Manning, careful not to compare the two situations, said from Wednesday's Pro-Am at the Memorial Tournament in Dublin, Ohio, that he believes Luck getting as many reps as possible is key to a positive return.
"Everything is an individual thing, so you have to be careful speaking on it since injuries are different," Manning told ESPN. "But it's also universal. For me, I was a [repetition] guy. I liked to get all the reps on practice. The theory of 10,000 reps, I believe in that. I felt like I was kind of behind because I hadn't gotten the reps even though you have a lot in the bank. It took me a few games before I felt like I was coming back. Getting as many reps as possible is key."
The Colts have kept Luck's rehab slow thus far. The franchise QB has yet to throw a football. Nevertheless, the Indy brass has been optimistic Luck will be ready for training camp. If Manning's "10,000 reps" theory holds (the theory based off Malcolm Gladwell's principle that it takes 10,000 hours of deliberate practice to become world class in a given field), Luck could struggle to start the season, as he gets back into the groove of being a starting NFL quarterback.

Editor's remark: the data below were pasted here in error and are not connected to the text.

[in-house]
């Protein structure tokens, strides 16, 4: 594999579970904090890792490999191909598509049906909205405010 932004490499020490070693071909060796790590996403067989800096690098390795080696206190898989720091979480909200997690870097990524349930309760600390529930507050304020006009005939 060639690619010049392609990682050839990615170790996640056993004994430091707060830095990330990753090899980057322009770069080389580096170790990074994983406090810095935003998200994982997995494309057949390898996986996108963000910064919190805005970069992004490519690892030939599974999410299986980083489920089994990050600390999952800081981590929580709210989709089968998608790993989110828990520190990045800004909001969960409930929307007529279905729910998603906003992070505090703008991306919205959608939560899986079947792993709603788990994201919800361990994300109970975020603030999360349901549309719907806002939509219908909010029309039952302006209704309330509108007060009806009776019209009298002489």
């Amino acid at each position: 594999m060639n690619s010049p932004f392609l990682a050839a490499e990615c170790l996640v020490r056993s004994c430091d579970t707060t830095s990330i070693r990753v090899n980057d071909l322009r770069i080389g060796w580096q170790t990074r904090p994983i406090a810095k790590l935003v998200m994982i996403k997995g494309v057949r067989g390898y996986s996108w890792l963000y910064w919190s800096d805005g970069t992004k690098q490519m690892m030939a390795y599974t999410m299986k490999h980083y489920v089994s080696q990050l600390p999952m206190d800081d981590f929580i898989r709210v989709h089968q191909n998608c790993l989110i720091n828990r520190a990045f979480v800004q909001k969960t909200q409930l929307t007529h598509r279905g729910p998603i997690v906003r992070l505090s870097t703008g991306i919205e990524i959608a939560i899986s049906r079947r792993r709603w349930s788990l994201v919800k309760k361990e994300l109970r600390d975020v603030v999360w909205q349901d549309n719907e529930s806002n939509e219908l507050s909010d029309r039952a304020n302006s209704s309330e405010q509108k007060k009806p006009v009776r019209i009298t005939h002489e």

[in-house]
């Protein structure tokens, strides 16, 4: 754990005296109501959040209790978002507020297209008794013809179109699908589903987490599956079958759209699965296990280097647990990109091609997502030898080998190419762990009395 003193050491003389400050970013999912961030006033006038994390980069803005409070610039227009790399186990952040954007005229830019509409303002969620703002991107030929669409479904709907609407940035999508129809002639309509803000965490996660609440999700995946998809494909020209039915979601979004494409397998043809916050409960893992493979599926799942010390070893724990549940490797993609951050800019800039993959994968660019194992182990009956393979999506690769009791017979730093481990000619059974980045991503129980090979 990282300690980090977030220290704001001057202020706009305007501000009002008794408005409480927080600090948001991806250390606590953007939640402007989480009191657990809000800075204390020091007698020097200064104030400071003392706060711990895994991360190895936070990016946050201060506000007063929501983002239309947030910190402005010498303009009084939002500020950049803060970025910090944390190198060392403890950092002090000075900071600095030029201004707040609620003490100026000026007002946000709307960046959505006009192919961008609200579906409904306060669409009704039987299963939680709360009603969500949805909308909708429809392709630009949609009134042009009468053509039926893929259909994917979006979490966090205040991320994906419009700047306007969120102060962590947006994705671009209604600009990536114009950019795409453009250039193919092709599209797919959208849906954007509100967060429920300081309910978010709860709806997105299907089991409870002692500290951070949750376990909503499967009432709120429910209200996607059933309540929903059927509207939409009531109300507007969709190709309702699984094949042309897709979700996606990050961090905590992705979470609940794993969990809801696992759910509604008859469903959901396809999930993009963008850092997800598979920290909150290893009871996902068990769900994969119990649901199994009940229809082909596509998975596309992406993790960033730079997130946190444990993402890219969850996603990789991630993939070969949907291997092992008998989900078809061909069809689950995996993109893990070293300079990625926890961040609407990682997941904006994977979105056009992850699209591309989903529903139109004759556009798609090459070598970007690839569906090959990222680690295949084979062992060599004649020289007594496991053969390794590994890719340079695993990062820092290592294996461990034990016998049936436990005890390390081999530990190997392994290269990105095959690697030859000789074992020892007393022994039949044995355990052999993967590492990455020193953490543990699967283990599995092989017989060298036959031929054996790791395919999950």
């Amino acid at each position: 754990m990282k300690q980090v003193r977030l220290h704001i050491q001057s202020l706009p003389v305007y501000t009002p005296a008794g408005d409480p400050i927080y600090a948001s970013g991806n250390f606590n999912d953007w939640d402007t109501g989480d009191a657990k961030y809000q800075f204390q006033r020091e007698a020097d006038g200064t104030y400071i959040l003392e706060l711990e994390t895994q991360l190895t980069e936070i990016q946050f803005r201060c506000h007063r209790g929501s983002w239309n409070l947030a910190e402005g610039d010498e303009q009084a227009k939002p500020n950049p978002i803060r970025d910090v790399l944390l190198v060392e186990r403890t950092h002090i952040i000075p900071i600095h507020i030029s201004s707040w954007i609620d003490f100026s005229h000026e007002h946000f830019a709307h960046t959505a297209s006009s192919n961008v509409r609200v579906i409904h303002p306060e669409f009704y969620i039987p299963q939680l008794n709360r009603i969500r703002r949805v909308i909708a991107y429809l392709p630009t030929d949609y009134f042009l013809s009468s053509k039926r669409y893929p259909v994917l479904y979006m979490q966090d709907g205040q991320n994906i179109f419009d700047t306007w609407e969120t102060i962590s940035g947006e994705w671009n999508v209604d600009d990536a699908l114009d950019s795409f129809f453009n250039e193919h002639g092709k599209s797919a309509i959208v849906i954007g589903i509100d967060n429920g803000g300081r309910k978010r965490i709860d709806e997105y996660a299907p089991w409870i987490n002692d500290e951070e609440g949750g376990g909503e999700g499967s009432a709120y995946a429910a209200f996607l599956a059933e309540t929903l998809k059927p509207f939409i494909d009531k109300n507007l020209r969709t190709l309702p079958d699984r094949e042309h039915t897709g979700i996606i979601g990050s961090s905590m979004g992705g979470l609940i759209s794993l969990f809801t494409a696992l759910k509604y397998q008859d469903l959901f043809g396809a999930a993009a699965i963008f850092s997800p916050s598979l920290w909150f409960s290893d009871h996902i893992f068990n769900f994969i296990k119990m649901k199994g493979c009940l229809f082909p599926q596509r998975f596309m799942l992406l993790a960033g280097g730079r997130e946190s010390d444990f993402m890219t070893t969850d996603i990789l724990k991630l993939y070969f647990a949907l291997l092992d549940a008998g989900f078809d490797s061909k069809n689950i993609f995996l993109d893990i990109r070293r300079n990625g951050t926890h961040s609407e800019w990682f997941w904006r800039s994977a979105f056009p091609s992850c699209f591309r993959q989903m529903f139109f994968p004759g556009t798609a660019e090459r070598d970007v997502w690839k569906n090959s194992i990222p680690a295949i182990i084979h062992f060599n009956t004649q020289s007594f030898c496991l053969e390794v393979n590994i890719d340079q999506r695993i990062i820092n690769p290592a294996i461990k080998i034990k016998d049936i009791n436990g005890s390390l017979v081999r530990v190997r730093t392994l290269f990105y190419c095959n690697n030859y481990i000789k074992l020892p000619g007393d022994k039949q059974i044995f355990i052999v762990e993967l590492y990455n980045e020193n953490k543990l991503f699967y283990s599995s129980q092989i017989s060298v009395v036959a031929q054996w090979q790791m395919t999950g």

Luck's return after missing the entire 2017 campaign will come with an adjustment period, according to Manning.
"For me, coming off missing the entire year with the neck, I knew I was going to have to play a different kind of way, a different sort of physical state," Manning said. "I was looking for things like positive feedback from receivers on whether the ball felt the same coming in and then when you get into the game and you throw a deep out. We played a preseason game and I threw a deep comeback route, and that was a thing to check off the box. You want to do everything for the first time again. You want to get hit, you want to make a tight throw, have a two-minute drive. I wanted to do all those things again."
Luck will do all those things again. Hopefully soon.